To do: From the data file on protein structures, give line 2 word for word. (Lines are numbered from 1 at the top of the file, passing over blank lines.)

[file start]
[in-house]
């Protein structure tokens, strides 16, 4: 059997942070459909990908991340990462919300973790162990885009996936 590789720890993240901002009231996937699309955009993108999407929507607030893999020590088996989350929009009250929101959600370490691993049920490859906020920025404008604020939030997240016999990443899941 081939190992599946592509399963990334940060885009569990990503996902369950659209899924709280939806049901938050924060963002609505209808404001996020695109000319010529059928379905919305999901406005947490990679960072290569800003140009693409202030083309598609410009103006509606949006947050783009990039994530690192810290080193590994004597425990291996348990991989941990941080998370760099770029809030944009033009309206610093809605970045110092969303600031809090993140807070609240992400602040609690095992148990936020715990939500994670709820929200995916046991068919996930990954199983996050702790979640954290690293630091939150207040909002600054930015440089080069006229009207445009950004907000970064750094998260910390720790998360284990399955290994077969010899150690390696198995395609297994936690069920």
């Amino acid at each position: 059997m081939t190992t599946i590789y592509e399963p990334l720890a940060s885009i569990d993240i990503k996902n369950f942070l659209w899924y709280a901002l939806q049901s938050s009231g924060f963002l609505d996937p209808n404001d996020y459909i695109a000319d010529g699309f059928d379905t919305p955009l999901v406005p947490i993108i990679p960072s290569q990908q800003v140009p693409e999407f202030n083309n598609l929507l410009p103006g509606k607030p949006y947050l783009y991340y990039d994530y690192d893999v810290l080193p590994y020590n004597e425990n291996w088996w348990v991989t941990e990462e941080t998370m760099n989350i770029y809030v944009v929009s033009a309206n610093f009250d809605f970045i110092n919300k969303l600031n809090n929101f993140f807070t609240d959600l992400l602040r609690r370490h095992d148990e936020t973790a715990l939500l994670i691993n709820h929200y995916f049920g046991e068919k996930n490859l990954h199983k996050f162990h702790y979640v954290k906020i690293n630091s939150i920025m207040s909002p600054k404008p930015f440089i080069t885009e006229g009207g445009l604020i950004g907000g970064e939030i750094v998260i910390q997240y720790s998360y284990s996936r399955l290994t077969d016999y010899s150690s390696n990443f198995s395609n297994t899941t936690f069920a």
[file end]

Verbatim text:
């Protein structure tokens, strides 16, 4: 059997942070459909990908991340990462919300973790162990885009996936 590789720890993240901002009231996937699309955009993108999407929507607030893999020590088996989350929009009250929101959600370490691993049920490859906020920025404008604020939030997240016999990443899941 081939190992599946592509399963990334940060885009569990990503996902369950659209899924709280939806049901938050924060963002609505209808404001996020695109000319010529059928379905919305999901406005947490990679960072290569800003140009693409202030083309598609410009103006509606949006947050783009990039994530690192810290080193590994004597425990291996348990991989941990941080998370760099770029809030944009033009309206610093809605970045110092969303600031809090993140807070609240992400602040609690095992148990936020715990939500994670709820929200995916046991068919996930990954199983996050702790979640954290690293630091939150207040909002600054930015440089080069006229009207445009950004907000970064750094998260910390720790998360284990399955290994077969010899150690390696198995395609297994936690069920």